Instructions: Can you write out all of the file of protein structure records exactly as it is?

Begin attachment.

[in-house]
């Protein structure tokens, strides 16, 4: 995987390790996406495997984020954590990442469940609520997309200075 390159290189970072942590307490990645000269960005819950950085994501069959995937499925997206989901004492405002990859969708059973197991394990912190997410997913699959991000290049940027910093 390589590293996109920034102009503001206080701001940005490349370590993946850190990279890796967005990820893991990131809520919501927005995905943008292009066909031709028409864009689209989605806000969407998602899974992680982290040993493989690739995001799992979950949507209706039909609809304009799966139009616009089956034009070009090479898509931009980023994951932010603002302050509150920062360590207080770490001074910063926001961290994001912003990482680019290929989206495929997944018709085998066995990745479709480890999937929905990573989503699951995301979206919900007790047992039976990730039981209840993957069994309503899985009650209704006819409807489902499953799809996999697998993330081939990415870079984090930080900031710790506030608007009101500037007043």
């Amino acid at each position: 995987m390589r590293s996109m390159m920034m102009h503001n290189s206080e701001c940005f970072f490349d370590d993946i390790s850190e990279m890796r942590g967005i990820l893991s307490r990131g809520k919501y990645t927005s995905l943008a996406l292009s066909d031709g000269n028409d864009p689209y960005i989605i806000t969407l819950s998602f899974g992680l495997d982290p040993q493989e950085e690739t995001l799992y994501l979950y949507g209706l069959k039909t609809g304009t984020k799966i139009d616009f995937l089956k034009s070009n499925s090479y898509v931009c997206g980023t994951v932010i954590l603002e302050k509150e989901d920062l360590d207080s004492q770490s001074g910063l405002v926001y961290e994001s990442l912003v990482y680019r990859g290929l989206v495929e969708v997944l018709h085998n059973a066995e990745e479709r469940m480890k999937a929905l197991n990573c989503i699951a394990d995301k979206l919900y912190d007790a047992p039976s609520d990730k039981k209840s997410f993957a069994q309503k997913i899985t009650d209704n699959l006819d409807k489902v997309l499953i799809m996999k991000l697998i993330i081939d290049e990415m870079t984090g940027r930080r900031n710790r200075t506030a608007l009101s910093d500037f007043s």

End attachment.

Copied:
[in-house]
């Protein structure tokens, strides 16, 4: 995987390790996406495997984020954590990442469940609520997309200075 390159290189970072942590307490990645000269960005819950950085994501069959995937499925997206989901004492405002990859969708059973197991394990912190997410997913699959991000290049940027910093 390589590293996109920034102009503001206080701001940005490349370590993946850190990279890796967005990820893991990131809520919501927005995905943008292009066909031709028409864009689209989605806000969407998602899974992680982290040993493989690739995001799992979950949507209706039909609809304009799966139009616009089956034009070009090479898509931009980023994951932010603002302050509150920062360590207080770490001074910063926001961290994001912003990482680019290929989206495929997944018709085998066995990745479709480890999937929905990573989503699951995301979206919900007790047992039976990730039981209840993957069994309503899985009650209704006819409807489902499953799809996999697998993330081939990415870079984090930080900031710790506030608007009101500037007043």
């Amino acid at each position: 995987m390589r590293s996109m390159m920034m102009h503001n290189s206080e701001c940005f970072f490349d370590d993946i390790s850190e990279m890796r942590g967005i990820l893991s307490r990131g809520k919501y990645t927005s995905l943008a996406l292009s066909d031709g000269n028409d864009p689209y960005i989605i806000t969407l819950s998602f899974g992680l495997d982290p040993q493989e950085e690739t995001l799992y994501l979950y949507g209706l069959k039909t609809g304009t984020k799966i139009d616009f995937l089956k034009s070009n499925s090479y898509v931009c997206g980023t994951v932010i954590l603002e302050k509150e989901d920062l360590d207080s004492q770490s001074g910063l405002v926001y961290e994001s990442l912003v990482y680019r990859g290929l989206v495929e969708v997944l018709h085998n059973a066995e990745e479709r469940m480890k999937a929905l197991n990573c989503i699951a394990d995301k979206l919900y912190d007790a047992p039976s609520d990730k039981k209840s997410f993957a069994q309503k997913i899985t009650d209704n699959l006819d409807k489902v997309l499953i799809m996999k991000l697998i993330i081939d290049e990415m870079t984090g940027r930080r900031n710790r200075t506030a608007l009101s910093d500037f007043s």